Pharma Lobbying

Lobbying activities activities of the pharmaceutical industry can be tracked through the website of the federal Office of the Commissioner of Lobbying of Canada; more than 70 pharmaceutical representatives are listed in the registry of lobbyists. Some info on US pharma lobbying is below.

For example, this site shows that in the month of November 2011, the pharmaceutical industry was involved in no fewer than 50 lobbying events in Ottawa up from 29 events in November 2010.

Annual pharmaceutical lobbying events increased, dramatically autumn 2010 and early 2012. The annual totals are 126 for 2009, 146 for 2010, 290 for 2011, and 290 for 2012.

The chart below shows the monthly totals, which reflect activity when the House is sitting, but clearly indicate a burst of activity since October 2010.

What were these meetings about?

Were they about the drug shortage?

OR were these lobbying events about the $150M investment of taxpayer money into the brand-named pharmaceutical announced by the federal government on 15 March 2012?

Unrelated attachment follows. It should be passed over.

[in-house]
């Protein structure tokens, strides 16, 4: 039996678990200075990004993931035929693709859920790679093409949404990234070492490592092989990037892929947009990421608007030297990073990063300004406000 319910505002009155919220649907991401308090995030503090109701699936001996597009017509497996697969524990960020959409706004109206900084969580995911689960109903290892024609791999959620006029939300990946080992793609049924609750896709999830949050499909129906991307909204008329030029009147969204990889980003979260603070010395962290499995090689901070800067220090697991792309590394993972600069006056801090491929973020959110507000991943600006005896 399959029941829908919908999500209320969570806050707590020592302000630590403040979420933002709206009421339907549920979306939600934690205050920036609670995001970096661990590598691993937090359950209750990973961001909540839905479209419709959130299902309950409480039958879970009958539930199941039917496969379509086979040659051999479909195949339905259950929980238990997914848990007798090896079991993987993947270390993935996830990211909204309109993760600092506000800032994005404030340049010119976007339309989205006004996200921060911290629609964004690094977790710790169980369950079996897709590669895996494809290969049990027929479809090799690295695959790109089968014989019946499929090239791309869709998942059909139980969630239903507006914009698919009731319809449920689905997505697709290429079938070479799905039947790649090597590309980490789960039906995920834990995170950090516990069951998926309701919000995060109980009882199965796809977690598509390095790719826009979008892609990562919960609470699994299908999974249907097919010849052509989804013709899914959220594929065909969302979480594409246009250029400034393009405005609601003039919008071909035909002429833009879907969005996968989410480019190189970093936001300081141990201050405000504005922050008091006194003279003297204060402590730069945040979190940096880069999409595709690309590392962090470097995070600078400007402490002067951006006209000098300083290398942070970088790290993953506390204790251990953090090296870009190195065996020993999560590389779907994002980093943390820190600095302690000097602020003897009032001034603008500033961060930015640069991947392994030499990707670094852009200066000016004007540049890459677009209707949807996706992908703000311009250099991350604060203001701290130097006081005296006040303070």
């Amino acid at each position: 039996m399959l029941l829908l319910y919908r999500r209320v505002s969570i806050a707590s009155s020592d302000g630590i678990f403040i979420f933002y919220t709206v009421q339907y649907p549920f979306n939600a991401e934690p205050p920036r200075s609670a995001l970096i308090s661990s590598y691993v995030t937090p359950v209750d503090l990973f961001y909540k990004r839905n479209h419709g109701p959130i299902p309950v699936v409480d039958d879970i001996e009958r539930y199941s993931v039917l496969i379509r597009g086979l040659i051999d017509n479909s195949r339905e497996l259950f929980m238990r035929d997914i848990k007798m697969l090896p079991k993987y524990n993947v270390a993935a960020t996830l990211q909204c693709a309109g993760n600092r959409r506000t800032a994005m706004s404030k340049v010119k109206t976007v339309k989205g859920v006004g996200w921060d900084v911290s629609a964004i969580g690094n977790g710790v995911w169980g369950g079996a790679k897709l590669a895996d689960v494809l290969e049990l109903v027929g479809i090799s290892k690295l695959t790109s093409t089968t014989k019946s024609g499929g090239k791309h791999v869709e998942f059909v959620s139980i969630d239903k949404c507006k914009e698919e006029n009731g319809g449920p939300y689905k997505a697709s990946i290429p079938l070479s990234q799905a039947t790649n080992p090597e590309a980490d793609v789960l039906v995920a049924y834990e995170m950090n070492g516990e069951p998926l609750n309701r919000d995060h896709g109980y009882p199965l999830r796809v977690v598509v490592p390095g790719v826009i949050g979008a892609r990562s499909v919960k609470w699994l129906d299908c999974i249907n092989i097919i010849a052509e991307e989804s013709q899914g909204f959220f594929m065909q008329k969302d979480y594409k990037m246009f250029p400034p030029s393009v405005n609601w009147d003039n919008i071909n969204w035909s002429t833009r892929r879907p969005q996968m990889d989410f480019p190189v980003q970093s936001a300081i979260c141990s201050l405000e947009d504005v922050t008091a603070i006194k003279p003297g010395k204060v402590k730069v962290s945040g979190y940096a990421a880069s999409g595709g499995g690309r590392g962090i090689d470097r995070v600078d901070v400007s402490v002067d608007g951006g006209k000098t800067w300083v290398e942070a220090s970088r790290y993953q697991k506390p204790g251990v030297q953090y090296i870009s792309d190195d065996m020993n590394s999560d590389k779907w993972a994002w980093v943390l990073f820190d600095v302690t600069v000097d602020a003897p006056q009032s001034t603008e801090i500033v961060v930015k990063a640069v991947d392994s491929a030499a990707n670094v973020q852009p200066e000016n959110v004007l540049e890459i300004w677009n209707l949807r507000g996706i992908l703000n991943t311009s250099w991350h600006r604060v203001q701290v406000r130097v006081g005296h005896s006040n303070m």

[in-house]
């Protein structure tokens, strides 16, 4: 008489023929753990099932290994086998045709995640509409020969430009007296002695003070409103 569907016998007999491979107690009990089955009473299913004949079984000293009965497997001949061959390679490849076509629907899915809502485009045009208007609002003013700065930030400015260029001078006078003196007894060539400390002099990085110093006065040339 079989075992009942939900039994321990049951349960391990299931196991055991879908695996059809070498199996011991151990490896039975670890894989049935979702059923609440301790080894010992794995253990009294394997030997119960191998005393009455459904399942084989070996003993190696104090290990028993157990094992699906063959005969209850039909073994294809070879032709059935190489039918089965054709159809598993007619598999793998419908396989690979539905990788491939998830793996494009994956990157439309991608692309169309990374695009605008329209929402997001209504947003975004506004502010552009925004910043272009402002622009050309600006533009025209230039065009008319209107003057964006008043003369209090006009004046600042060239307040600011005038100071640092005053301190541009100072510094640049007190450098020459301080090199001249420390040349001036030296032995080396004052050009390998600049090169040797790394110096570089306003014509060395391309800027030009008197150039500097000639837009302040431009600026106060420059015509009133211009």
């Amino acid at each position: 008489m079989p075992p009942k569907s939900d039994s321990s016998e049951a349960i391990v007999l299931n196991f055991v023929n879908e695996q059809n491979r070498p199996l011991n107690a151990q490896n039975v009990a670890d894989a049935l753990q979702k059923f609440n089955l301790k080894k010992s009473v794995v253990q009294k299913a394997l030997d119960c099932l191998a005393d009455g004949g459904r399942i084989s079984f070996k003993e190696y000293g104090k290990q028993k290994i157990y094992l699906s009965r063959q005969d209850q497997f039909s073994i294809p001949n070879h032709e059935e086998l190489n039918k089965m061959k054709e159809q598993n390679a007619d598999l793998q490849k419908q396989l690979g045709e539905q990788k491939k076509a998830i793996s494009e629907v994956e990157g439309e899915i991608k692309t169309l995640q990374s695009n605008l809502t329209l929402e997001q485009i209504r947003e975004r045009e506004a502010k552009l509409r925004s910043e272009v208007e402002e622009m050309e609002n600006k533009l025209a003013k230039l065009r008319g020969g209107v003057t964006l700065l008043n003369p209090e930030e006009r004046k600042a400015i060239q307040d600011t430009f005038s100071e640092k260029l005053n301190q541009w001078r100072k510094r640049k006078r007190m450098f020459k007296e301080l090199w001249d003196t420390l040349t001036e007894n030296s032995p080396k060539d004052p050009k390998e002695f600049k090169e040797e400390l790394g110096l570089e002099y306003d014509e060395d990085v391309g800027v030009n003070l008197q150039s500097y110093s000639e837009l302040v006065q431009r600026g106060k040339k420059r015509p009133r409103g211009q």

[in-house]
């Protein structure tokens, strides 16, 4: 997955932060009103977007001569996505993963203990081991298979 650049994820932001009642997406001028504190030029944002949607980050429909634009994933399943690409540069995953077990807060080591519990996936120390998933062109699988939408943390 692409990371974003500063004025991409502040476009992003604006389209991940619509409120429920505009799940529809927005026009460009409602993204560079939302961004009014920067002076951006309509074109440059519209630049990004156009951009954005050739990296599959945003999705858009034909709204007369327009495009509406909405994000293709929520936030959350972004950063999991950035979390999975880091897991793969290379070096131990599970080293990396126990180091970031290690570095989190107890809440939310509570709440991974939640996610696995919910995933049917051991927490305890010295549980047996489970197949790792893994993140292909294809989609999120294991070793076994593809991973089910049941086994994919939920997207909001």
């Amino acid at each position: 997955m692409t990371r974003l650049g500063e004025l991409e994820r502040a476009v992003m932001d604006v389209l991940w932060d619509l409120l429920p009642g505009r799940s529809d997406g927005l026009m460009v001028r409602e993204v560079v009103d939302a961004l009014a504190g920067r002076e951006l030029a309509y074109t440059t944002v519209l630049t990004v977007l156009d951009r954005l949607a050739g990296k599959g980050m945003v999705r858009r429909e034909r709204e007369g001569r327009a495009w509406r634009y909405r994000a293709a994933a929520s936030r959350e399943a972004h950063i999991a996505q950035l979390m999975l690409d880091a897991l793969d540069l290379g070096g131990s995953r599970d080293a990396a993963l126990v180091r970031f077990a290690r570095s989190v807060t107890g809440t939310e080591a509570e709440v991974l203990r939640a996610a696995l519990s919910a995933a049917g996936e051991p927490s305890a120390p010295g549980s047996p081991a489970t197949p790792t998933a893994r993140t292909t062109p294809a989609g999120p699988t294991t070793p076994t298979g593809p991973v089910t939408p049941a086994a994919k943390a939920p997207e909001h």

OR were they about Canada’s patent laws?–one theory holds that they are related to the consequences of trade agreements with Europe and with the Trans-Pacific Partnership. One opinion of what should be done to our patent laws appeared in CMAJ in March 2012. In July 2013, Maclean’s magazine reported that the Canadian government was leaning toward supporting the pharmaceutical industry in its bid to extend patents over the opposition of poorer countries and Medecins Sans Frontières. A July 2013 report commissioned by the Fraser Institute (a right-wing think tank) argues that Canada should extend patent protection even though it will mean higher drug prices.

Contact your MP.

If you are having trouble seeing this graph, please let us know.

pharma lobbying to jun 13


A brief summary of pharma lobby in the US appeared here in late 2018:

‘[T]he pharmaceutical lobby …  spent $171.5 million in 2017 and boasts two lobbyists for every member of Congress. Nine out of 10 members in the House and 97 of 100 U.S. senators accepted campaign contributions from pharmaceutical companies seeking to impact legislation, including both senators from Washington State.’

Niran Al-Agba, We can save lives from overdose – but maybe not at this cost [on safe-harbour kickbacks], Kitsap Times, 10 December 2018.